Memory and memorization

by Terry 11 Replies latest jw friends

  • Terry


    I used to be able to go to a hundred from memory. My son and daughter can do so.
    Age 75 has cheated me a bit in this regard.

    What sort of things have you memorized (whether useful or useless)?

    I can recite the entire Rime of the Ancient Mariner to this day, btw.

    There are many so-called tricks for remembering things that can be easily learned and I've
    read all or most of those books.
    The amusing thing about such memory is this: nobody cares!
    "Why do you need to memorize when you can just use your iPhone?

    I memorized the Periodic Table of Elements one day at work. I've never used that. :)
    I memorized 825 Bible verses when I was a JW.
    The more you do these sorts of things the stronger the impression sets into the cement.
    If you do NOT use it - losses begin to occur. Hard drive space is conserved, I suppose.

    I can recite Gilbert and Sullivan: I Am the very model of a Modern English Gentleman from
    the Pirates of Penzance but people flee the room when I begin.

    I can recite the alphabet backward in less than ten seconds.
    Mind you - this has nothing to do with intelligence. Simply a capacity and skill.

    I can do the Professor Harold Hill patter: TROUBLE from the Music Man and enjoy doing so
    just as self-entertainment.

    My favorite of all is the ANNOUNCER'S TEST which Jerry Lewis would do every year
    on the March of Dimes telethon for M.S.

    One hen
    Two ducks
    Three squawking geese
    Four limerick oysters
    Five corpulent porpoises
    Six pairs of Don Alversos tweezers
    Seven thousand Macedonians in full battle array
    Eight brass monkeys from the ancient sacred crypts of Egypt
    Nine apathetic, sympathetic, diabetic, old men on roller skates with a marked propensity towards procrastination and sloth
    Ten lyrical, spherical diabolical denizens of the deep who hall stall around the corner of the quo of the quay of the quivery, all at the same time.
    I added a few of my own:
    Eleven silent, silver, Soviet submarines, stealthily surveying some sunken city near San Salvador.

  • joey jojo
    joey jojo

    "Dont memorise anything you can look up." - Albert Einstein

  • dropoffyourkeylee

    In my teens I read The Memory Book, by Harry Lorayne and Jerry Lucas. I spent a lot of time working on it and got to where I could amaze the school teachers by memorizing population of states, and pointless stuff like that. I found it to be a LOT of work and mental energy. Ultimately not really necessary. However, to this day I still use the technique of assigning letters to numbers, converting the number to a word, and remembering the number as a word. It helps in recalling an address, SS number, things like that.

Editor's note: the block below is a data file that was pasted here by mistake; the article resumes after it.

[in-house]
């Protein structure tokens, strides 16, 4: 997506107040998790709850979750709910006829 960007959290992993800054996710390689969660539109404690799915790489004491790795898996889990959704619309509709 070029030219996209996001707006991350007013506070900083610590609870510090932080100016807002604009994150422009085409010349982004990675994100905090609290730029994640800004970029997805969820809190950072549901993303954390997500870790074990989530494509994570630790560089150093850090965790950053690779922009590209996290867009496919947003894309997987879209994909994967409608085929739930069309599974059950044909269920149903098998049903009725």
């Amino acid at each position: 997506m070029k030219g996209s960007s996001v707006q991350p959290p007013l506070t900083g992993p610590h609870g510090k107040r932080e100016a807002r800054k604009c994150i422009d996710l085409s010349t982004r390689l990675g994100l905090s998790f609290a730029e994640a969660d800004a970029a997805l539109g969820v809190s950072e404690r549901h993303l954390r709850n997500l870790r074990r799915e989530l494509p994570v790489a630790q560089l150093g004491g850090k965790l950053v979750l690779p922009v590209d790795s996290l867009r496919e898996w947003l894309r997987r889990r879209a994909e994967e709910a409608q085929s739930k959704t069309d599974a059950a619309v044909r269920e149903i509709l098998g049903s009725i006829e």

• Ding

    The Memory Book is great!

    I use the phonetic alphabet all the time.

  • Terry

    The LETTERS as NUMBERS and vice verse comes from Dr. Bruno Furst published as YOU CAN REMEMBER.
    All subsequent books and courses more or less (cough cough) "borrow" his techniques.
    The following podcast is very informative and historically thrilling.

  • Nephilim87

    When I was in grade 7 we did a lesson on public speaking. It could be a story or poem or experience but it was to be said in front of the auditorium in front of the class.

    My mom had a lot of old books on Irish poems. I randomly picked one out. I sat with her and started reciting it. Within the first 10 minutes I was memorizing it. She told me that it would stay with me for life. 40 years later she was right.

    15 years ago during some adversity in my life I memorized Psalm 119. In the contemporary English version Bible. 176 verses. Did 8 verses in the morning and 8 at night. Felt good.

  • Terry

    Memorization of poems, math formulae, stories, vocabulary words, and all the above have certainly
    proved useful to me throughout my life.
    However - memorizing my public talks only limited me and it was pointed out to me by a friend of mine
    that I was more effective when spontaneous. So, I stopped and began relying on key topics and transitions and it was like a whole new world of personal fulfillment. Spontaneity comes across so much better.
    I tried this approach when I was cast in a play and it worked very well for me.

    All the above said to make at least one point: Public schools seem to have abandoned required memory work and I think this cheats students for years to come.

  • Mum

    I can recite MacBeth's soliloquy word for word, a French poem called "Clair de Lune," as well as the Pythagorean theorem, several Bible scriptures, the pledge of allegiance, and some other things.

    I find very little to no use for them.

  • Riley

    Has anyone ever noticed that the meetings are literally designed to not remember anything that was talked about.

    I read somewhere that humans only really learn in a class setting for about 45-60 minutes at time and usually the only things that are really remembered are the first and last five minutes. JW meetings are too long and too disorganized to really have any real academic value. I can't even begin to describe how pointless an assembly is.

    I really believe they design the meeting structure to do that.

  • Riley

    As someone who plays guitar and rather poorly, I have no idea how some of these heavy acts can remember there solos and licks. It is crazy to me, especially when the singer gets a teleprompter.

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